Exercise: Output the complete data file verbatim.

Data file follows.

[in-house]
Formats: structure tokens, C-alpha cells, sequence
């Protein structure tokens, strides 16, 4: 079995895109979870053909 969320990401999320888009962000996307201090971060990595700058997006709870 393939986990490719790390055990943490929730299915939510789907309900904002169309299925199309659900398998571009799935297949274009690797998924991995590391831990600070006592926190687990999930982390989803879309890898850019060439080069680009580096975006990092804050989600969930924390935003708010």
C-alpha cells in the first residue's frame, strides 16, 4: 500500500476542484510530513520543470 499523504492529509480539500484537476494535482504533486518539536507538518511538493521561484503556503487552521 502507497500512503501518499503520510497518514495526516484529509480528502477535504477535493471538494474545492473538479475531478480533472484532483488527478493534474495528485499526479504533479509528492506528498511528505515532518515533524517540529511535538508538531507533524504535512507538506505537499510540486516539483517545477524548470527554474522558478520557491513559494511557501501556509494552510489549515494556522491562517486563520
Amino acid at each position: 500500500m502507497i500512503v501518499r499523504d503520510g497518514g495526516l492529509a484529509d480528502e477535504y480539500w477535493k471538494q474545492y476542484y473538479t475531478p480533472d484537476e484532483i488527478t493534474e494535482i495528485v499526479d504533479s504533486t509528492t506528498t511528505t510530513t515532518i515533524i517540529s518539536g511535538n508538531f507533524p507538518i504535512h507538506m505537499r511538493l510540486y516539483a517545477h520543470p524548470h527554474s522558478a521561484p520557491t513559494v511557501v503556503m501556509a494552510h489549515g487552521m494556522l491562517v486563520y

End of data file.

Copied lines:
[in-house]
Formats: structure tokens, C-alpha cells, sequence
């Protein structure tokens, strides 16, 4: 079995895109979870053909 969320990401999320888009962000996307201090971060990595700058997006709870 393939986990490719790390055990943490929730299915939510789907309900904002169309299925199309659900398998571009799935297949274009690797998924991995590391831990600070006592926190687990999930982390989803879309890898850019060439080069680009580096975006990092804050989600969930924390935003708010």
C-alpha cells in the first residue's frame, strides 16, 4: 500500500476542484510530513520543470 499523504492529509480539500484537476494535482504533486518539536507538518511538493521561484503556503487552521 502507497500512503501518499503520510497518514495526516484529509480528502477535504477535493471538494474545492473538479475531478480533472484532483488527478493534474495528485499526479504533479509528492506528498511528505515532518515533524517540529511535538508538531507533524504535512507538506505537499510540486516539483517545477524548470527554474522558478520557491513559494511557501501556509494552510489549515494556522491562517486563520
Amino acid at each position: 500500500m502507497i500512503v501518499r499523504d503520510g497518514g495526516l492529509a484529509d480528502e477535504y480539500w477535493k471538494q474545492y476542484y473538479t475531478p480533472d484537476e484532483i488527478t493534474e494535482i495528485v499526479d504533479s504533486t509528492t506528498t511528505t510530513t515532518i515533524i517540529s518539536g511535538n508538531f507533524p507538518i504535512h507538506m505537499r511538493l510540486y516539483a517545477h520543470p524548470h527554474s522558478a521561484p520557491t513559494v511557501v503556503m501556509a494552510h489549515g487552521m494556522l491562517v486563520y